There is, of course, a risk to all this confidence. We humans are pretty good at taking such confidence and becoming jerks with it. We take such words as this psalm offers and, instead of learning how to live and give praise and be in the body, turn them into weapons. Confidence in God too easily becomes pride in our own righteousness. We get tempted to flaunt that confidence, to act as if we have somehow earned that refuge or that shelter or that fortress by our superior faith. Or we are tempted to use that confidence as a means to wield power.
This is the crux of the temptation Jesus faces in our gospel reading. The outlines of the story are familiar. Jesus, after being baptized, is led by the Spirit out into the wilderness. He eats nothing for those forty days, and faces temptation from the devil. First, appropriately enough for someone who hasn’t eaten for forty days, Jesus is tempted to use his power to turn stones into bread. Jesus refuses, using the words of Deuteronomy 8:3. The second temptation, a temptation to claim ultimate power in turn for allegiance to the devil, Jesus turns away with words from Deuteronomy 6:3.
Then comes the kicker: it turns out, as Shakespeare would say many centuries later, that the devil can cite scripture for his purpose. If Jesus is going to keep quoting scripture at the devil, well, two can play at that game, and the devil does exactly that, pulling out a couple of verses from today’s psalm.
Sounds like checkmate, huh? I can quote scripture just as much as you. So there. But there’s a big difference between being able to quote scripture and knowing it. At minimum, this should be a reminder that the person quoting scripture at us isn’t always the nice guy.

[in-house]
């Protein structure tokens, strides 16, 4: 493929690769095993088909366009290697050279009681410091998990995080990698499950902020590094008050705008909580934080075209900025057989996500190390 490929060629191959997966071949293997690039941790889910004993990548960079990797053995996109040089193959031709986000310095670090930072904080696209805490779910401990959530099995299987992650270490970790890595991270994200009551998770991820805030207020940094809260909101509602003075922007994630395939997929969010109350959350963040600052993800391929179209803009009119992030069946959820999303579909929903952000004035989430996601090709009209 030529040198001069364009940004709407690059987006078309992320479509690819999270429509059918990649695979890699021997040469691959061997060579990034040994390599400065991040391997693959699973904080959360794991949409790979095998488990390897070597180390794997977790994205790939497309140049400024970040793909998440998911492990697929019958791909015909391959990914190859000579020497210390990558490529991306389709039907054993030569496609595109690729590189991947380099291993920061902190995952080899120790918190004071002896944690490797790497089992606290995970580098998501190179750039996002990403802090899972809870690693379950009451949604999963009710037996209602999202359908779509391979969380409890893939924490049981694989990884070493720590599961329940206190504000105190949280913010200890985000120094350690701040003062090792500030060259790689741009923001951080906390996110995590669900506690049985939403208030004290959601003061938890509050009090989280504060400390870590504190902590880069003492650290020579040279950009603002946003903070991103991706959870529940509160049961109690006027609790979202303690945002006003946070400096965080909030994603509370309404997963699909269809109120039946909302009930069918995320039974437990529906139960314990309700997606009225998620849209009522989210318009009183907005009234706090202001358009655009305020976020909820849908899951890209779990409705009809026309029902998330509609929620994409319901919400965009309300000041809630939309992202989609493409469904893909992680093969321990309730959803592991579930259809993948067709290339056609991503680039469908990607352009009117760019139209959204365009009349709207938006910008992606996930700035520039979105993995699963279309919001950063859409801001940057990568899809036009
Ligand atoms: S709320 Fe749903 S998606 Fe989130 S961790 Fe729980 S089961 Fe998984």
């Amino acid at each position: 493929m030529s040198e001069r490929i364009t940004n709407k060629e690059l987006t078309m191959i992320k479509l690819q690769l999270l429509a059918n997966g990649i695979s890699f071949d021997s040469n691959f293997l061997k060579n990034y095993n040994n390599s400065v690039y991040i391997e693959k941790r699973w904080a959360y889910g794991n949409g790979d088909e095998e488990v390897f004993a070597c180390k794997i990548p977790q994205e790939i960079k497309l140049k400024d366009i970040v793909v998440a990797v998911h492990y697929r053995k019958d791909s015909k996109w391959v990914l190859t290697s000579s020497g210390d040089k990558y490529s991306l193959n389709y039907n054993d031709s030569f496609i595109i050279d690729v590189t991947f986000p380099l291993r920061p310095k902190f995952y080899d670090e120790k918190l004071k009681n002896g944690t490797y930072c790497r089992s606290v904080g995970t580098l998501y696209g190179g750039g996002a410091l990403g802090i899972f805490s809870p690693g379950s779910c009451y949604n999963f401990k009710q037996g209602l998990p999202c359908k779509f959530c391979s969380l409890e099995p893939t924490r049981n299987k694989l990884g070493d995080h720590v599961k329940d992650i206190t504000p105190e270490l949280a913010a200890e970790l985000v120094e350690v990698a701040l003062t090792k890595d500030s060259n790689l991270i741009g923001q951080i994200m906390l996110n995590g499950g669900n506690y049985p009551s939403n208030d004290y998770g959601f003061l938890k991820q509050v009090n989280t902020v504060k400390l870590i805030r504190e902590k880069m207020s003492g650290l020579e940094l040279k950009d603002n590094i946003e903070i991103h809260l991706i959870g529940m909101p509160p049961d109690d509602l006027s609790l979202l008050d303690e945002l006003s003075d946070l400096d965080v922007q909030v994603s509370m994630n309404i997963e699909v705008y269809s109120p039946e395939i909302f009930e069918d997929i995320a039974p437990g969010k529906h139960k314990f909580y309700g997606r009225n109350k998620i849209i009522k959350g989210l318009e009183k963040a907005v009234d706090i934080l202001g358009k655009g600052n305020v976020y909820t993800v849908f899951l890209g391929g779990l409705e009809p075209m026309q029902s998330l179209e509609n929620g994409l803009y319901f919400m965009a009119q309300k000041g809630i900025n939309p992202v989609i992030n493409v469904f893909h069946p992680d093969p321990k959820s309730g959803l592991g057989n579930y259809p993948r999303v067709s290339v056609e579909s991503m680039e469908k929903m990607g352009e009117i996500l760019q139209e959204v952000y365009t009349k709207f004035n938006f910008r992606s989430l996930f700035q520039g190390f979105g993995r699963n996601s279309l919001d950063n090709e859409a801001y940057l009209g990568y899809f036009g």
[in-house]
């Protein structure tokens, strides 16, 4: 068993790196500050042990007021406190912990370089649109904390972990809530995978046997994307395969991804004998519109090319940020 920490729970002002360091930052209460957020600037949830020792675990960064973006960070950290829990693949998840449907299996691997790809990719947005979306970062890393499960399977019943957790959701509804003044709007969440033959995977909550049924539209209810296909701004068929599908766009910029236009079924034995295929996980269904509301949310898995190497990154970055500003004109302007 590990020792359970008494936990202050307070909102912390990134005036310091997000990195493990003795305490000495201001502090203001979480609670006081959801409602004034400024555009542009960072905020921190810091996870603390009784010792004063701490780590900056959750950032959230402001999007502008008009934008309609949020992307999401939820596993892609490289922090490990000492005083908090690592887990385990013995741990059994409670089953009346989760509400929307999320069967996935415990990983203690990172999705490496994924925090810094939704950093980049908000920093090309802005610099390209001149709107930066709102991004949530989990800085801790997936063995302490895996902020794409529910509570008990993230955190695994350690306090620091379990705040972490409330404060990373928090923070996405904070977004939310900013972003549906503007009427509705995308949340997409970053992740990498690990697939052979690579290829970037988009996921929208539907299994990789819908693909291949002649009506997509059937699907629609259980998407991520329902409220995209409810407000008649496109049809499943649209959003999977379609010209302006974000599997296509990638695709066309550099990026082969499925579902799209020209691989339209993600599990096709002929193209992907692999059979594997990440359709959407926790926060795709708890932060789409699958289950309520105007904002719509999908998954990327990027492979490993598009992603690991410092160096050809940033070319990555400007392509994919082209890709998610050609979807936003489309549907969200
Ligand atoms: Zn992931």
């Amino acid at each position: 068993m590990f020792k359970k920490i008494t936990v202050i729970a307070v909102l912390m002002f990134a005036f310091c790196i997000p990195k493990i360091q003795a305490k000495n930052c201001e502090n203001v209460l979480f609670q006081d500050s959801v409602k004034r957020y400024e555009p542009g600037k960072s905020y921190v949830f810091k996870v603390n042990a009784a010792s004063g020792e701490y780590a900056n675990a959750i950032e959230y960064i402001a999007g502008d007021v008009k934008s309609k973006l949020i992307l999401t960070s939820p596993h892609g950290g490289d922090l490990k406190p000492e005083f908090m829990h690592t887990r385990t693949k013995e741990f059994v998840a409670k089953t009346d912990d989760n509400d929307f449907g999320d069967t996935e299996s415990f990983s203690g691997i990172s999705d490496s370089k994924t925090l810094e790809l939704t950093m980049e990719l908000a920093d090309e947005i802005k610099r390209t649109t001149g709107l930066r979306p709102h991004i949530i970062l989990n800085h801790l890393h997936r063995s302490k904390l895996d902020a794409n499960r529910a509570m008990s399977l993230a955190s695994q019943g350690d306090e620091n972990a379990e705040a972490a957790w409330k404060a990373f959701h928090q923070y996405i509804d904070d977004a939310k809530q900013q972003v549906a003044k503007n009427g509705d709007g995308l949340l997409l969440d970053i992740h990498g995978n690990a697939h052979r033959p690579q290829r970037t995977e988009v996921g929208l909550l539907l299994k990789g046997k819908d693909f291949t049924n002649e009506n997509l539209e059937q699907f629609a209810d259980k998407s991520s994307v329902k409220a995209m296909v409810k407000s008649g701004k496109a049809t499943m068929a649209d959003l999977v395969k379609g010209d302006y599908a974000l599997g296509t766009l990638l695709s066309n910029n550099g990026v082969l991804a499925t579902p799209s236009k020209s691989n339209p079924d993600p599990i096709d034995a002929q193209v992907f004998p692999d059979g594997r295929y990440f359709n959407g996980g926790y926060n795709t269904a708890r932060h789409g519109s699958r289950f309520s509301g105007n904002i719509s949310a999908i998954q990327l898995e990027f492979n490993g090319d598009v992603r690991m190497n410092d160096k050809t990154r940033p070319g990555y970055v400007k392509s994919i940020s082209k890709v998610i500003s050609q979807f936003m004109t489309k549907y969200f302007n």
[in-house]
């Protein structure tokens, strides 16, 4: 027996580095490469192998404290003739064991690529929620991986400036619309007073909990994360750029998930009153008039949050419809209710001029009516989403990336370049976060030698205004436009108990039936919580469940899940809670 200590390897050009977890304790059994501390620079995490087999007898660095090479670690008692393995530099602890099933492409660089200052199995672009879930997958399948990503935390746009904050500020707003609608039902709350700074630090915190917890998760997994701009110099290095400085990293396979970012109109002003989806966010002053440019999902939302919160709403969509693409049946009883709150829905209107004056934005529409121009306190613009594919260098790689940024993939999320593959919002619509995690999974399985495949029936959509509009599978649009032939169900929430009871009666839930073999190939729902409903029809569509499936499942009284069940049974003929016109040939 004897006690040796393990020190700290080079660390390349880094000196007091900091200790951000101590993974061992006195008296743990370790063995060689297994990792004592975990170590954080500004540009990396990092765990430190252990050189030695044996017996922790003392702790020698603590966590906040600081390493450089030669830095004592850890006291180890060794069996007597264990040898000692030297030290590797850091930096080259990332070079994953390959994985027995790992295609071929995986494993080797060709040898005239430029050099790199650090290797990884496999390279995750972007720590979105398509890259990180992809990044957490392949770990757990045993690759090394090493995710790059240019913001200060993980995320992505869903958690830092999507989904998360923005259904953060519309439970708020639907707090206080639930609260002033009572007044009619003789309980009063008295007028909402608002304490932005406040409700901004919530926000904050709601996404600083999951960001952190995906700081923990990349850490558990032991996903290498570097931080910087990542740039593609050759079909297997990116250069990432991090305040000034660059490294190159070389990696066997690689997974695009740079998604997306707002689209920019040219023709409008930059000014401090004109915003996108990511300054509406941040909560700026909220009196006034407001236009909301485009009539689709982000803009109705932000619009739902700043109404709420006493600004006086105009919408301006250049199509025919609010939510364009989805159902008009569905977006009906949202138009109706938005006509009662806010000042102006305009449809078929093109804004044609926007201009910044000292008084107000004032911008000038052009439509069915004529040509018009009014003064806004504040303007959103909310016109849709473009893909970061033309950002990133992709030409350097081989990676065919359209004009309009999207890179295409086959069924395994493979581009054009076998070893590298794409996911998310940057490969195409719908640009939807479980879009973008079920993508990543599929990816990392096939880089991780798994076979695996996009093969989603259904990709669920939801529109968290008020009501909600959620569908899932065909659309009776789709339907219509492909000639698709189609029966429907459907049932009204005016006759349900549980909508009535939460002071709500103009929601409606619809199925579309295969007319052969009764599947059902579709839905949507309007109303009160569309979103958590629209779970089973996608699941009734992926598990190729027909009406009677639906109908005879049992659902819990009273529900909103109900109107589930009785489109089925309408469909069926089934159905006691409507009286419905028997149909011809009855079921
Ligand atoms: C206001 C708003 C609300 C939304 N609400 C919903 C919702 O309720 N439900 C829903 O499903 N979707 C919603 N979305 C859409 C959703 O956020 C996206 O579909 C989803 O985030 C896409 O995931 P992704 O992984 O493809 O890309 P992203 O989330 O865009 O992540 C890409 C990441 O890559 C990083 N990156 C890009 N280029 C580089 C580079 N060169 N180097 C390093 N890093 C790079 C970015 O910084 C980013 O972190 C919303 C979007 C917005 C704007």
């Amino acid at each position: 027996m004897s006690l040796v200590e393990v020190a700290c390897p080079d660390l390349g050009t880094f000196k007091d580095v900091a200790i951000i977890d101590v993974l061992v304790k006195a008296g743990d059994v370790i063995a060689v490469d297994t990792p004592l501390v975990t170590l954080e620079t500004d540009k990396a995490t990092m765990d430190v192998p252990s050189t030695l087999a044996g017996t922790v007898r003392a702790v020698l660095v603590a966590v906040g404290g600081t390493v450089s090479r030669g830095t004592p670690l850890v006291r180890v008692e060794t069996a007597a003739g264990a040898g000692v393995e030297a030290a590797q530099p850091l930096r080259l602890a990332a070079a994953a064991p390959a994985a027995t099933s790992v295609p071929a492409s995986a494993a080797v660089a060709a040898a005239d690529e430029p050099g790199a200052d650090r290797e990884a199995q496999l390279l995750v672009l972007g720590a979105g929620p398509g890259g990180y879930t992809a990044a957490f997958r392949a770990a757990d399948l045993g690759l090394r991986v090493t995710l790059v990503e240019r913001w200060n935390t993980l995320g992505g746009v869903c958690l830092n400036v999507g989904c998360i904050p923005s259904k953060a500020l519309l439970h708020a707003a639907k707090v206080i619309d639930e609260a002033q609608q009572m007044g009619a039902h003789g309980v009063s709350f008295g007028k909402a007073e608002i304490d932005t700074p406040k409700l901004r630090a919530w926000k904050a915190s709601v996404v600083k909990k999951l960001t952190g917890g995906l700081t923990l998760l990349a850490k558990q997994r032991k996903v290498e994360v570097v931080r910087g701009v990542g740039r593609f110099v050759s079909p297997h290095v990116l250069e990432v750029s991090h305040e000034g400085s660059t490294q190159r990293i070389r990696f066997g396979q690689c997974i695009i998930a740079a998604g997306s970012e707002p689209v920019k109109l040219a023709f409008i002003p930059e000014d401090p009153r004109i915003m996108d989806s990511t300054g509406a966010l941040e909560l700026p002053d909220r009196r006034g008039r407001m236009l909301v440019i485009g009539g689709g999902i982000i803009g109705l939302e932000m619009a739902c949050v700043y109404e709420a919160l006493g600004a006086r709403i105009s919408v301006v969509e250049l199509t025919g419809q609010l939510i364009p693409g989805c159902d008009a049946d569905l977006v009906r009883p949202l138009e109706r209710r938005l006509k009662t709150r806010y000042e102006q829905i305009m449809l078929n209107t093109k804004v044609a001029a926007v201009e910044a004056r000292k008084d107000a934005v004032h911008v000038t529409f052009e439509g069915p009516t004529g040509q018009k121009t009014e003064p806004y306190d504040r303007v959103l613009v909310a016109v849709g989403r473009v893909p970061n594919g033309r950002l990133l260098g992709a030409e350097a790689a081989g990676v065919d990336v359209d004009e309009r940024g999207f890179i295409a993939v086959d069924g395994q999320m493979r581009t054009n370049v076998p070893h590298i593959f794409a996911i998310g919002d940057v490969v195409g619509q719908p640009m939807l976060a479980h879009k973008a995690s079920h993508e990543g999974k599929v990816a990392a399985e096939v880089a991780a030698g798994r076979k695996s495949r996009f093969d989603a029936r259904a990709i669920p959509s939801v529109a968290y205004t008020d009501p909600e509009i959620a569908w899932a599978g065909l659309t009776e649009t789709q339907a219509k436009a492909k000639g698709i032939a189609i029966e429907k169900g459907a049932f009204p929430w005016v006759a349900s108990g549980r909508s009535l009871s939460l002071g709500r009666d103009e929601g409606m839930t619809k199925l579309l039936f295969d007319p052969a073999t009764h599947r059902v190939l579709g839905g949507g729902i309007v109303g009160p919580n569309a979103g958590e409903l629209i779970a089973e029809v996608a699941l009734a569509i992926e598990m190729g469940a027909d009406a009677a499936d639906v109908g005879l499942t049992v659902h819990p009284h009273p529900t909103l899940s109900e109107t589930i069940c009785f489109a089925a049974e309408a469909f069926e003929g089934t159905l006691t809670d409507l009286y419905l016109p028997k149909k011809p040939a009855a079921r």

Our call isn’t to become a quote machine. We can memorize all the Bible verses we want, but if the message of that scripture doesn’t sink into our minds and hearts and inform the very way we think and act and speak, it’s not all that useful. Certainly Jesus knew the psalm the devil quoted, but Jesus also knew that the devil’s use of that scripture was a twisting and distorting of its message. The psalmist didn’t talk about angels guarding you from dashing your foot against a stone in order to encourage you to jump off tall buildings to prove your faith or to prove that God likes you best. The psalm teaches confidence in God’s refuge, not putting God to the test – which of course Jesus answers to the devil, using one more passage from Deuteronomy, 6:16.
Let the Psalms be a teacher for these next few weeks, particularly in this season of Lent. If the great challenge of Lent is to examine ourselves and know our need for repentance, these psalms help us to find that language of confidence in God, as well as such things as trust, dependence, wisdom, repentance, and many more responses to God with which we modern followers of Christ so often struggle. Let the words of these psalms be more than just words; let them be wisdom, “wisdom in my secret heart” as Psalm 51:6 describes. Take in these verses and let them help you form a language for self-examination, for looking into those darkest corners of the soul and seeing what God sees in you, both the good and the bad.
For scriptures that help us pray and reflect, Thanks be to God. Amen.
Hymns (PH 90): “O God, Our Help In Ages Past” (210); “Within Your Shelter, Loving God” (212); “Lord, Who Throughout These Forty Days” (81); “God Be With You Till We Meet Again” (540).